Spectral imaging makes use of different wavelength to infer on plant properties and processes. In the context of plant phenotyping, spectral imaging mostly uses multispectral sensors with defined broad- band wavelength in then VIS (400-700 nm), NIR (700-1100 nm) and SWIR (1100-2500 nm) regions. Hyperspectral imaging on the contrary captures the entire spectrum with up to several hundred narrow-band channels. It is expected that the comprehensive spectral signature obtained from hyperspectral imaging can provide deeper insights into plant properties of potential use for structural-functional phenotyping. On the other hand the resulting spatial-spectral datasets are substantially larger compared to multi-spectral images, targeting defined wavelength to obtain spectral indices (e.g. NDVI), and require adequate methods to extract information from the data cloud. Here we present the application of hyperspectral imaging to the root zone of plants grown in soil filled rhizoboxes. Essential steps in processing the hyperspectral datasets to obtain structural and functional information on the root system are demonstrated and implications for phenotyping application are discussed. Plants of Triticum durum are grown in soil (silty loam topsoil, 2 mm sieve-size) filled rhizoboxes (30 x 1000 x 1 cm) at optimum moisture (field capacity) for imaging via a transparent mineral glass side. Spectral images are taken via a spectral scanner (1000-1700 nm, 222 bands, spatial resolution 0.1 mm). Different pre-processing, dimensionality reduction and segmentation algorithms for separating root foreground and soil background pixels are discussed. Chemometric analysis of the segmented root images is exemplified for spectral distinction of root regions. Results demonstrate that pre-processing of spectral images is the most important step for classification of root vs. soil pixels. Thereby the heterogeneity of the root axes as well as the soil background (water content, surface morphology) can be significantly reduced. As an example, polynomial de-trending with subsequent scatter correction via standard normal variate increases the Bhattacharyya distance between pixel histograms of root vs. soil from 0.47 for raw data to 2.76 for pre-processed data, with maximum distinction at a wavelength of 1462 nm. Based on pre-processed images and identification of most distinctive wavelength, segmentation (e.g. via fuzzy clustering) provides accurate binary images of the root system that can be further analysed with different chemometic approaches. This is exemplified by identifying central vs. boarder regions on the root axes showing different spectral signature. It is hypothesized that these spectral feature represents the distinction between parts belonging to the central cylinder with water conducting xylem (lower reflectance at water sensitive bands) vs. the cortex region. First results demonstrate that hyperspectral imaging can provide novel insights into the root zone via distinctive spectral characteristics of different domains. Due to the heterogeneous biophysical and biochemical nature of the root zone, a key requirement for successful application of hyperspectral imaging to plant phenotyping is the use of efficient image processing tools in order to extract features of interest capturing root structure and functionality.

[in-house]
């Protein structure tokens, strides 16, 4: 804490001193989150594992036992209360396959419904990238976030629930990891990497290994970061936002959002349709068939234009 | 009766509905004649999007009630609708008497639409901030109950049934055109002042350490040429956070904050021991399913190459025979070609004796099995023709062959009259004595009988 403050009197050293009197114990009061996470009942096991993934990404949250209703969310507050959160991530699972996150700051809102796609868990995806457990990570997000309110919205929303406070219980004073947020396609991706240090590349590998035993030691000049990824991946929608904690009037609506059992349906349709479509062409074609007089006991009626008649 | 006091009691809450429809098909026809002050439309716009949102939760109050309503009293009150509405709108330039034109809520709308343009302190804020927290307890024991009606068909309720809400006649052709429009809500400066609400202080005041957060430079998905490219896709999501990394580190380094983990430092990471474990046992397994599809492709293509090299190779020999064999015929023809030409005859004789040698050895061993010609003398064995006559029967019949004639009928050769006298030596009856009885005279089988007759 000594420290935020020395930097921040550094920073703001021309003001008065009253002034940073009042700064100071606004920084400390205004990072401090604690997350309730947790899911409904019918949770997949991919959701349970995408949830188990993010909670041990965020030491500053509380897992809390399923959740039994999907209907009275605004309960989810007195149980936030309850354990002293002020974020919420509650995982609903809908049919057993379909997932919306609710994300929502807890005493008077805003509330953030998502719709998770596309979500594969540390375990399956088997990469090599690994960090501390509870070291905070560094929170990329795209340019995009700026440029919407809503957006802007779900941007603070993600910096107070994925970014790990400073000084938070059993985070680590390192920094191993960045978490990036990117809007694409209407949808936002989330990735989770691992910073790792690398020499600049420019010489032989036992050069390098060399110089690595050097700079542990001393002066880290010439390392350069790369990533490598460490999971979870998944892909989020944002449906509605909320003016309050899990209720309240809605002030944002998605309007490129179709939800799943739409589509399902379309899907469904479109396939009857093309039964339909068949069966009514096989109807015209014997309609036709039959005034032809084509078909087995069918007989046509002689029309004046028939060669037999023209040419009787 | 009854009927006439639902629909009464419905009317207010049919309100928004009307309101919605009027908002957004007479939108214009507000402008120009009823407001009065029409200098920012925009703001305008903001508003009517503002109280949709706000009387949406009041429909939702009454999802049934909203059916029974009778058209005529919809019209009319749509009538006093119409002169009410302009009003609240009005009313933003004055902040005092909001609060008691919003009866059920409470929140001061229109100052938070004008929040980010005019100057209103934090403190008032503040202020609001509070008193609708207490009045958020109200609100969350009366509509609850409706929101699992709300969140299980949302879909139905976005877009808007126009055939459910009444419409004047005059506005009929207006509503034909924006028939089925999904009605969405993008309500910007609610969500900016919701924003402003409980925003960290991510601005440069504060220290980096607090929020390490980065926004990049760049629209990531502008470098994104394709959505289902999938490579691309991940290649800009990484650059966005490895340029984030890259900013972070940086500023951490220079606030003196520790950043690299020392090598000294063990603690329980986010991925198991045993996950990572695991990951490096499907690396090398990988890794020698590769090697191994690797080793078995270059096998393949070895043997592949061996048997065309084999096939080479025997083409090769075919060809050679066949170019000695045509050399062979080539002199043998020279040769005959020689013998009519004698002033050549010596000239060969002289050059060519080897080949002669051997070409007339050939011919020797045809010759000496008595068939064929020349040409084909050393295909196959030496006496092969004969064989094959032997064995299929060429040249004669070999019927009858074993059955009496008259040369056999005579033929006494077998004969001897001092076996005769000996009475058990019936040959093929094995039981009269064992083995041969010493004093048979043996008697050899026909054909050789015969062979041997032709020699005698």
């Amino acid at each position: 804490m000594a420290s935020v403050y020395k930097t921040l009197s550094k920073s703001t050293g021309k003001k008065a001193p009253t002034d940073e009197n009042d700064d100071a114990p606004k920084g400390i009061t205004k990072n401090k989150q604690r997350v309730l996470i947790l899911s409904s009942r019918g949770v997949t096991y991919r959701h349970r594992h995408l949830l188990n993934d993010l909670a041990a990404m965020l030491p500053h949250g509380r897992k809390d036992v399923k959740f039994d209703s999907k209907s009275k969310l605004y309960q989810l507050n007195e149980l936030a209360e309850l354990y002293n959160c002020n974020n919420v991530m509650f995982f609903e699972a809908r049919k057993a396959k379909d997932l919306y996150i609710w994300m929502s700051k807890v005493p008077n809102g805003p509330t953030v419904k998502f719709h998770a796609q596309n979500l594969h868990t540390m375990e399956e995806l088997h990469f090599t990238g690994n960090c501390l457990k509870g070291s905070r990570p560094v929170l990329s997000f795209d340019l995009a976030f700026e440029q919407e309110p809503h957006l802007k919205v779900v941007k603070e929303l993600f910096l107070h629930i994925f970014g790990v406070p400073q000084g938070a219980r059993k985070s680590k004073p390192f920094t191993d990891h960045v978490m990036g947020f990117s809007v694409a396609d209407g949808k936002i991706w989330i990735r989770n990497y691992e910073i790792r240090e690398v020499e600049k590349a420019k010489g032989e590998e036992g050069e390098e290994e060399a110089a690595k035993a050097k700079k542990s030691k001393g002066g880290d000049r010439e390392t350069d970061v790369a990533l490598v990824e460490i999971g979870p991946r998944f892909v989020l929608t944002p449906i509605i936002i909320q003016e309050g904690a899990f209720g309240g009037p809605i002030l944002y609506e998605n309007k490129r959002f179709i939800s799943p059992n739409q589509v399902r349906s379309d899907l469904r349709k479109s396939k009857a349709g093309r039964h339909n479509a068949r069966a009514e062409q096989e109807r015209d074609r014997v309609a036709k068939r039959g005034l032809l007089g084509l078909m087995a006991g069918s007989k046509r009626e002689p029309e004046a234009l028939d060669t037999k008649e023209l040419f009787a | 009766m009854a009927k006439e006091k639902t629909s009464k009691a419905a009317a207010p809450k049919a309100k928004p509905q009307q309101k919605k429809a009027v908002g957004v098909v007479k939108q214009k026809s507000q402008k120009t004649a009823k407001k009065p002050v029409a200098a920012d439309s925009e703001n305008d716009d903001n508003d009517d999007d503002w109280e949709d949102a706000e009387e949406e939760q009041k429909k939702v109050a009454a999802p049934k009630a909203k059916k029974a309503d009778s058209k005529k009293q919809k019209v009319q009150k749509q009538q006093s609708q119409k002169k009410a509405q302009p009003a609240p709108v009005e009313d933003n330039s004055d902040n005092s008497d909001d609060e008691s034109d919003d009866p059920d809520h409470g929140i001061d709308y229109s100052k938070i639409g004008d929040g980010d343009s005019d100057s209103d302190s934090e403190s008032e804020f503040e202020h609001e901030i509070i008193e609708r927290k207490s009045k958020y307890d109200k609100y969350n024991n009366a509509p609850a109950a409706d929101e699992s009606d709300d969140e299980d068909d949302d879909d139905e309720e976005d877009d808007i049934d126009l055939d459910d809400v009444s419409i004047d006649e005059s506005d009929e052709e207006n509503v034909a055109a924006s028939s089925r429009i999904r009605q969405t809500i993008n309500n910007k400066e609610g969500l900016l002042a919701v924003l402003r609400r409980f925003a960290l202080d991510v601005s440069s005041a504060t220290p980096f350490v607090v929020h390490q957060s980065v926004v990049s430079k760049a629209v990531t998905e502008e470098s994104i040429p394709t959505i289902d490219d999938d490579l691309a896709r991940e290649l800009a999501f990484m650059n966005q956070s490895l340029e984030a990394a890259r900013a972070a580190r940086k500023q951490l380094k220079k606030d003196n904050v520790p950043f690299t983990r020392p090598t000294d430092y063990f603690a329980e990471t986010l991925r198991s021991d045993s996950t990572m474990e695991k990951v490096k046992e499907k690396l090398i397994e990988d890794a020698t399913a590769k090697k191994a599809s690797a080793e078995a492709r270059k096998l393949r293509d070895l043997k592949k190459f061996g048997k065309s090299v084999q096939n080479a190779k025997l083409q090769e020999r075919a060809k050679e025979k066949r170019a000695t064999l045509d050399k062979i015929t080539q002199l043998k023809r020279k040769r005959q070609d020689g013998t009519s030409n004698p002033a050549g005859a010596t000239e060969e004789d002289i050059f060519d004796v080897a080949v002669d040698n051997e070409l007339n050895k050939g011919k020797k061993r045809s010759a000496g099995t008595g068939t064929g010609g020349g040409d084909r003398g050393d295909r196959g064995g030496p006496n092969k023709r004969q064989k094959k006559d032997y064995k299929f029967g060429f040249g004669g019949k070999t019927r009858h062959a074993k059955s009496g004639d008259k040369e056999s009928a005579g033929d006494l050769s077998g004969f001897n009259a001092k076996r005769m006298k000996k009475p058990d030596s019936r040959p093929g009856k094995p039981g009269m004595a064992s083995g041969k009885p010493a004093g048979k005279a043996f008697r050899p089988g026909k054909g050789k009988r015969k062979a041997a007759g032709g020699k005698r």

Boris Rewald
added an update
Please find enclosed the final programme. See you soon in Vienna.
 
Boris Rewald
added an update
2nd Conference of the Austrian Plant Phenotyping Network
New sensors and algorithms are increasing the possibilities of plant traits accessible to phenotyping. Data availability on different scales – from single plants to ecosystems – is rapidly increasing. Expectations are thus high that phenotyping will open new ways for plant breeding, agricultural management and environmental protection. A key for advance is the interaction between plant, technical and mathematical sciences. The conference will link researchers, developers and users, in order to present the state-of-the art and discuss future chances and requirements to plant phenotyping.
Technical workshop APPN/EPPN2020 on root phenotyping